While Still the Smallest State, Rhode Island No Longer Holds the Weakest Consumer Protection Laws

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Troutman Pepper

[co-author: Whitney Shephard]

Rhode Island has faced years of scrutiny over its consumer protection laws — or rather lack thereof — prohibiting unfair and deceptive acts and practices (UDAP). Over a dozen years ago, the National Consumer Law Center called out Rhode Island for its state legislature’s failure to correct court decisions from 10+ years prior that interpreted UDAP protections as being applicable to almost no consumer transactions because they are regulated by another state or federal agency. Courts broadly construed this exemption to cover nearly all business entities and, in doing so, exempted several industries from the reach of the enforcement authority of Rhode Island’s chief law enforcement officer.

The evaluation dubbed Rhode Island (and Michigan) as “the terrible two.” Rhode Island was further singled out as the only state in the country that did not provide a civil penalty for initial violations — not exactly a ringing endorsement for our nation’s smallest state.

But that all changed on August 18 when Rhode Island Governor Daniel J. McKee, backed by Attorney General Peter F. Neronha, signed House Bill 6142 into law. The legislation gives state prosecutors the power to bring an action on behalf of the state against any person that “… is using, has used, or is about to use any method, act, or practice declared to be unlawful …” under Rhode Island’s deceptive trade practices laws. The bill also brings Rhode Island from dead last to the middle of the pack in terms of permissible civil penalties by authorizing a $10,000 civil penalty for initial violations. The National Consumer Law Center provides that “… 23 states authorize civil penalties of $10,000 to $50,000 for initial violations, while 26 states plus the District of Columbia authorize less than $10,000.”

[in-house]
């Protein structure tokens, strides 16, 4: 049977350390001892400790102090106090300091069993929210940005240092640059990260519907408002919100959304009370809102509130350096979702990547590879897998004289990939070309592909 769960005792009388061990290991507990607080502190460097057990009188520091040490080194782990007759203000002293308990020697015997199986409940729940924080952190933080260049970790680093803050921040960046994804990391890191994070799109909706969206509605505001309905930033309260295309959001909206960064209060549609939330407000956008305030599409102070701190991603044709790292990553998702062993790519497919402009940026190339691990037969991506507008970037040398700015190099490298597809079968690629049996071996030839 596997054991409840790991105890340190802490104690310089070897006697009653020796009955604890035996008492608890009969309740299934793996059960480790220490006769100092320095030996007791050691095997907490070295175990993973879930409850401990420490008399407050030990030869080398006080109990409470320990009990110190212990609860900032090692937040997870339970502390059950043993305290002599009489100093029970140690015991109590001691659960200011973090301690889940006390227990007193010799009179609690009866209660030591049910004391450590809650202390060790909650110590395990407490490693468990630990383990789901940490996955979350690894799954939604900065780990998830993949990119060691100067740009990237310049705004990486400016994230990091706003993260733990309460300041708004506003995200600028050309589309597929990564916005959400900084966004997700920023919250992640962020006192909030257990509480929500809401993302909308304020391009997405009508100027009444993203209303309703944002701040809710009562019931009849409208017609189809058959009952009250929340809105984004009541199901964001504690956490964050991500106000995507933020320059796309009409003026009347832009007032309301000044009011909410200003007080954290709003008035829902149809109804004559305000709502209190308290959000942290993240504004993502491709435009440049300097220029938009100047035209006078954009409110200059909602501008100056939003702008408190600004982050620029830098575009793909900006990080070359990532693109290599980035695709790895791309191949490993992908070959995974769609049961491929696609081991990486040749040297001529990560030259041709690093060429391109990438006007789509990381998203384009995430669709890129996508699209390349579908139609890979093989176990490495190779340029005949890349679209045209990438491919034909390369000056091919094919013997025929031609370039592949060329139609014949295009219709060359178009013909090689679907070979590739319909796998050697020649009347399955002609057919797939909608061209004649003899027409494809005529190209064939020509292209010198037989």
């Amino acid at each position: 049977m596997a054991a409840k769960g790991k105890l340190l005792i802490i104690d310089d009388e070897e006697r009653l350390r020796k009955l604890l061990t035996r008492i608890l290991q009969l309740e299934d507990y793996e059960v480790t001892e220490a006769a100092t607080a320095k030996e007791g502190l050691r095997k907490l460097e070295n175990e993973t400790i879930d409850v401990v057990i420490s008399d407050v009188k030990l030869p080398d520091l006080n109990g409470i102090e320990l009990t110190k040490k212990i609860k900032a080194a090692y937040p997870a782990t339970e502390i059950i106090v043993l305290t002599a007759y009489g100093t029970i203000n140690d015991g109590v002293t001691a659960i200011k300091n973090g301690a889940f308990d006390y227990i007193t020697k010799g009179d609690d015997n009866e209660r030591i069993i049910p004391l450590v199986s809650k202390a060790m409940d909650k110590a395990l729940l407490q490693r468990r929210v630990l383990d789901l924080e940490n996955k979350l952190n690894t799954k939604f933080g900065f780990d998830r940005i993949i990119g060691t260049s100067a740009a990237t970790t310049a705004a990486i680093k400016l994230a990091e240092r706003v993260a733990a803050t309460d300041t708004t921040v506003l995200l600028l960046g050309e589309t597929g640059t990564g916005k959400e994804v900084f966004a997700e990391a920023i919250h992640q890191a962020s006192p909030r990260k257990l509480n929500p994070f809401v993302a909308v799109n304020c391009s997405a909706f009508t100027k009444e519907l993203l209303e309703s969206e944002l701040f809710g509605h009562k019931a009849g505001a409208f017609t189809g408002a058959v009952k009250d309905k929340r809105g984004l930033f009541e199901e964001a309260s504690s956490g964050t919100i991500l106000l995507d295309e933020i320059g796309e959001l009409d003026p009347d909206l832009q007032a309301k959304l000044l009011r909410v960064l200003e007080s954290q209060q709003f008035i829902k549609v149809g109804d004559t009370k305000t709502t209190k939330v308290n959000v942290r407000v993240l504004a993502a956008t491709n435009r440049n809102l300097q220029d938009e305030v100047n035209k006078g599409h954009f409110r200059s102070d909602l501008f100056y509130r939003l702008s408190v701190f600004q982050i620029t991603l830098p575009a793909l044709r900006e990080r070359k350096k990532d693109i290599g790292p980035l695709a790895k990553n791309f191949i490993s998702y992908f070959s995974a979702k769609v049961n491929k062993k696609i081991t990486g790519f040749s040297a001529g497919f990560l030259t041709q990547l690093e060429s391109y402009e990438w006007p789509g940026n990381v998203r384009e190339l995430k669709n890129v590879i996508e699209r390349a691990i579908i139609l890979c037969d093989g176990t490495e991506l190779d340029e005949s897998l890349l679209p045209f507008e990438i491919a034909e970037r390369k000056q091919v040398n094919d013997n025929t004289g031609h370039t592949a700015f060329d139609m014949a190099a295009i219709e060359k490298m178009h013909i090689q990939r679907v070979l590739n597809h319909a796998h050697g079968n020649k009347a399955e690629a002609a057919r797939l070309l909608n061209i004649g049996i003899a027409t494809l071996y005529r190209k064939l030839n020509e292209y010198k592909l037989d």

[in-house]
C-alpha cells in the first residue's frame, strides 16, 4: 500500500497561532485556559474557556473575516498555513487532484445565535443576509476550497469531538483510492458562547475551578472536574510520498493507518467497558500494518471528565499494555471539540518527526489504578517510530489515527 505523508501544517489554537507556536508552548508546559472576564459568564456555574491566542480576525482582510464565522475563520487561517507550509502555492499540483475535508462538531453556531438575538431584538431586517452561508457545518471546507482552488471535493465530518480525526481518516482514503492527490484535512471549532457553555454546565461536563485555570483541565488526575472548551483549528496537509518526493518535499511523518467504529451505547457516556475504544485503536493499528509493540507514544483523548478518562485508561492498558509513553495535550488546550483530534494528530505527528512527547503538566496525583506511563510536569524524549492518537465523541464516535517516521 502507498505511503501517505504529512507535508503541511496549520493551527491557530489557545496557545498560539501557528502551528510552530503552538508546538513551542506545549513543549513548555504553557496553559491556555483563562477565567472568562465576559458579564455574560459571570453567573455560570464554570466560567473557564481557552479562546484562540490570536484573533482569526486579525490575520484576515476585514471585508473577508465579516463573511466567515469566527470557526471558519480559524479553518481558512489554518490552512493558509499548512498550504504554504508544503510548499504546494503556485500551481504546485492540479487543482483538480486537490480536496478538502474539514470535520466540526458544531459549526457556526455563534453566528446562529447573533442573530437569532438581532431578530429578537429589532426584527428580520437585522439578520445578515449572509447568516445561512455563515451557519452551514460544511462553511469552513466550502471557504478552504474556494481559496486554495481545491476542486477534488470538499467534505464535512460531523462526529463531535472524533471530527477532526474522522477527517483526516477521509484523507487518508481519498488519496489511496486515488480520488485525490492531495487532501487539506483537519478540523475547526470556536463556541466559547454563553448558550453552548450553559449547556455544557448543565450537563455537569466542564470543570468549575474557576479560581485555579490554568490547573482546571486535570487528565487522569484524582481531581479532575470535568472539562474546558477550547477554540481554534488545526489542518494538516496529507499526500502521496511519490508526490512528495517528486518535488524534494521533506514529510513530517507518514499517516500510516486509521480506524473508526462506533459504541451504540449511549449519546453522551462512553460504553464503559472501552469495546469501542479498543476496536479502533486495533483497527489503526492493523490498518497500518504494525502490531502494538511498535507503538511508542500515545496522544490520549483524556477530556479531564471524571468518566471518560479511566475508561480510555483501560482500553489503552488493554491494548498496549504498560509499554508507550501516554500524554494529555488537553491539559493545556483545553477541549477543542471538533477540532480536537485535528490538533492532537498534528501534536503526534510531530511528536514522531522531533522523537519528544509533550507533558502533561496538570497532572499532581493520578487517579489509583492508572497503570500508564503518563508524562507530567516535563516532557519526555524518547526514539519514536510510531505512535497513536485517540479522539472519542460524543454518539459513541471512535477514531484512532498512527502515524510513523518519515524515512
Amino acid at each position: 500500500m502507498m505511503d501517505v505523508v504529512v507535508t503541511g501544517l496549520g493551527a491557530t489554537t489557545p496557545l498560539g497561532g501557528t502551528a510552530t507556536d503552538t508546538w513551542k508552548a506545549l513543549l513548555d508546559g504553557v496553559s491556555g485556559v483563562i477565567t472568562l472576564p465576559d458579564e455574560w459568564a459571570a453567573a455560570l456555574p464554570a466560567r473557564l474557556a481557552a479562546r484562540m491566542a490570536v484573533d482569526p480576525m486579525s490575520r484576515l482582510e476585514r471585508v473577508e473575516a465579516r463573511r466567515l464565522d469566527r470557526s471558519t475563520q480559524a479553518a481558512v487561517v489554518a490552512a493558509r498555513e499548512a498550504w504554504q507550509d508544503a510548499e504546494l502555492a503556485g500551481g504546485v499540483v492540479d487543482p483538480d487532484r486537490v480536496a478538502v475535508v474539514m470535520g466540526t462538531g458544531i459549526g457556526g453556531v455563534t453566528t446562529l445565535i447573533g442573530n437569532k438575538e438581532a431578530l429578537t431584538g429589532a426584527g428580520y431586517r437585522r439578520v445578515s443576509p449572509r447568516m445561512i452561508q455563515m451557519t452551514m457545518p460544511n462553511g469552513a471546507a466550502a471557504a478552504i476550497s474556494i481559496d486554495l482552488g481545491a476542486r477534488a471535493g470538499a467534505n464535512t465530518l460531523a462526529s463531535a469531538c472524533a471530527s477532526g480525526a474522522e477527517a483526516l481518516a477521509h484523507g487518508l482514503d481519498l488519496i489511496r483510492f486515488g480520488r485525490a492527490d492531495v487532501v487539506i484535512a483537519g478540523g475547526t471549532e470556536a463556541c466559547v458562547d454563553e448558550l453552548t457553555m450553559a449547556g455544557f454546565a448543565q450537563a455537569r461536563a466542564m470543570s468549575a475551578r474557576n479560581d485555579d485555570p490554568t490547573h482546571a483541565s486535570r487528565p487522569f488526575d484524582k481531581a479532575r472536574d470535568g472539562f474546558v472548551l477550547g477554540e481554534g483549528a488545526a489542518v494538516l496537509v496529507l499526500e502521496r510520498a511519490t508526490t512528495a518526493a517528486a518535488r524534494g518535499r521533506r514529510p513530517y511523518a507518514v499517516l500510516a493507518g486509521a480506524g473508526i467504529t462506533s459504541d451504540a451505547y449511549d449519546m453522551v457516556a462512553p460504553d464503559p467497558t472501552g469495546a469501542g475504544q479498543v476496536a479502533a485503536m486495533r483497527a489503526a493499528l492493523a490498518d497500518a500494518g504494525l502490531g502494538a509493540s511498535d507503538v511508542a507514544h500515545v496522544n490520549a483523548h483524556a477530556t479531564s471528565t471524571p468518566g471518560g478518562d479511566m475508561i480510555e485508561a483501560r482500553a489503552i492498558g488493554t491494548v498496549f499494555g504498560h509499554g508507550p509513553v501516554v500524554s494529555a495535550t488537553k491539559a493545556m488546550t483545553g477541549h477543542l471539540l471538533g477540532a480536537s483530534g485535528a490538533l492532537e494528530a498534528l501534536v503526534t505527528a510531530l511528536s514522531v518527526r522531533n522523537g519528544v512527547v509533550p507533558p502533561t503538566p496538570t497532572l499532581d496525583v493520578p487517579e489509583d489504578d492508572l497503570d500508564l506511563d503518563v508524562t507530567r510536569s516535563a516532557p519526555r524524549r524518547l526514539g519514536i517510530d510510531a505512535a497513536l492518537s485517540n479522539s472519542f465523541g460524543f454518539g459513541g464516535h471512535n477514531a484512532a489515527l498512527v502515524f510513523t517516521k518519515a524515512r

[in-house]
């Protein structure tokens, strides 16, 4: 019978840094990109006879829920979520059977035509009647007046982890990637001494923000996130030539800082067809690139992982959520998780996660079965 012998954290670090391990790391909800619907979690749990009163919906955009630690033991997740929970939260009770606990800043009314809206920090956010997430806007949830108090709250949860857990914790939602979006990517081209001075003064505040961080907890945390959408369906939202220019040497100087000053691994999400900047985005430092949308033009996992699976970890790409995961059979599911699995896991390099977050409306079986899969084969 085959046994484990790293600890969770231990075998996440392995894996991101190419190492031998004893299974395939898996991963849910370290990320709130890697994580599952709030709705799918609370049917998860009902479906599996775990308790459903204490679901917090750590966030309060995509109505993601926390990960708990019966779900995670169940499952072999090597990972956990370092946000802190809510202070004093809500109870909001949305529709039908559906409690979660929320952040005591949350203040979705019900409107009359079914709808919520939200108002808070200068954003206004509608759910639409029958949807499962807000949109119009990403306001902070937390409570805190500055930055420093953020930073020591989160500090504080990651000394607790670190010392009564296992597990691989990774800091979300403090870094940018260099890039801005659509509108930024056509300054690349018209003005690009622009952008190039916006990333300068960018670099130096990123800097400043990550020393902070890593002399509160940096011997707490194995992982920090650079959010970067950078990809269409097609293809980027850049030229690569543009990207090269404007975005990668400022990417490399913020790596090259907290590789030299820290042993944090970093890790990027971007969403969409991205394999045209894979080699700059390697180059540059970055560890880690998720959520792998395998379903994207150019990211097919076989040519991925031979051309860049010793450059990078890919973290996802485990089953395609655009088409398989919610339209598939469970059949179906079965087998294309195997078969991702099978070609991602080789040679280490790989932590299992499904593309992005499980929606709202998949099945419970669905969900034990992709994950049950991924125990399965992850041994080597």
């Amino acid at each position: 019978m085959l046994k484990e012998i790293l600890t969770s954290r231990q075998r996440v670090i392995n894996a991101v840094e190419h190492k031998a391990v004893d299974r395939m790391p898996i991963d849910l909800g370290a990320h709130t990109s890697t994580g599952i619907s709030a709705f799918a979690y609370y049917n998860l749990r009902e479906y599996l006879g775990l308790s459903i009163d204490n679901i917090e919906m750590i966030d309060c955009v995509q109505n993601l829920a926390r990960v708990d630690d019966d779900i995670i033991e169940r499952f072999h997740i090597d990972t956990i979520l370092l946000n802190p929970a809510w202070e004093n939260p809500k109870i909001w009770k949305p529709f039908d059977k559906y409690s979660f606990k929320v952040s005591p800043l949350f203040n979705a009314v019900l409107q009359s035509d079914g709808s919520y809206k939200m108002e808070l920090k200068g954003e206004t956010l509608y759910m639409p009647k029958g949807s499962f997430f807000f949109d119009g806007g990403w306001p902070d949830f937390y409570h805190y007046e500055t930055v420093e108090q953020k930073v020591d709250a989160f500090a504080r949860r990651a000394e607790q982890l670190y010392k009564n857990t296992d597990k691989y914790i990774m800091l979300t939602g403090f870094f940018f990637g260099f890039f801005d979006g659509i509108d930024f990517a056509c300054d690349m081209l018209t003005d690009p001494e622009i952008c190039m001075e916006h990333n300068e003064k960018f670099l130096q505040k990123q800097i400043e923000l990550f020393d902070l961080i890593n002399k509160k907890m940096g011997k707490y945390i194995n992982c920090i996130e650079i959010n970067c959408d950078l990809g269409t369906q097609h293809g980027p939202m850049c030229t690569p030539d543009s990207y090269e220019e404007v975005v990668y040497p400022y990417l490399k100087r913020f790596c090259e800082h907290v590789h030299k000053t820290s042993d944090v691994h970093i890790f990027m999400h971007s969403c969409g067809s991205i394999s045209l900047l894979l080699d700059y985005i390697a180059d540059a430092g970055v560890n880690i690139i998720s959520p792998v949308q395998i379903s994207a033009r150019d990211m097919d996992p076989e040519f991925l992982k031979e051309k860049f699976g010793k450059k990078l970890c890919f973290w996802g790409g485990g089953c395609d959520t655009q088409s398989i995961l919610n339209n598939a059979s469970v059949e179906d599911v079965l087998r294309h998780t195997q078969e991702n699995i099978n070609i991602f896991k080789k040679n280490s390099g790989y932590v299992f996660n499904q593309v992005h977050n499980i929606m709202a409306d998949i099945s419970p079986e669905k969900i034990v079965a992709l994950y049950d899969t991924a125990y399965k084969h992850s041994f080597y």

The legislation also increases the damages available to private litigants from $200 to $500 per violation and provides for treble damages.

The bill, however, was not without opposition by some business groups. The American Property Casualty Insurance Association (APCIA) argued in a letter to legislators that the exemptions provided in the Unfair Trade Practice and Consumer Protection Act, originally passed in 1968, for regulated industries such as theirs were given because consumers were already adequately protected through the oversight of the Department of Business Regulation and other state agencies. They reasoned that this bill would virtually eliminate those exemptions, thus forcing already-regulated business entities in Rhode Island to deal with a de facto second regulator in the attorney general — and potentially be subject to more than one enforcement action at a time. The APCIA also took issue with the language in the bill’s penalty provisions. The statute’s previous language provided that an injunction must first be in place to impose a fine of up to $10,000, if violated. The APCIA contends that the new penalties for initial violations in the bill will allow the attorney general to seek a $10,000 fine per violation of the statute with little to no advance notice.

In an interview with the Boston Globe, Neronha firmly rejected those opposed to the legislation, countering that the bill is, in fact, “pro-business” in that it “… levels the playing field for businesses that are treating Rhode Islanders fairly and not being deceptive.” He continued, “Thanks to the recent updates to our state’s consumer protection law, my Office is better equipped to protect consumers against unfair business practices. This is a significant win for Rhode Islanders … .”

The good news? Rhode Island has 48 other states they can look to if they have any trouble applying the new law. The bad news? Michigan now stands alone.

DISCLAIMER: Because of the generality of this update, the information provided herein may not be applicable in all situations and should not be acted upon without specific legal advice based on particular situations.

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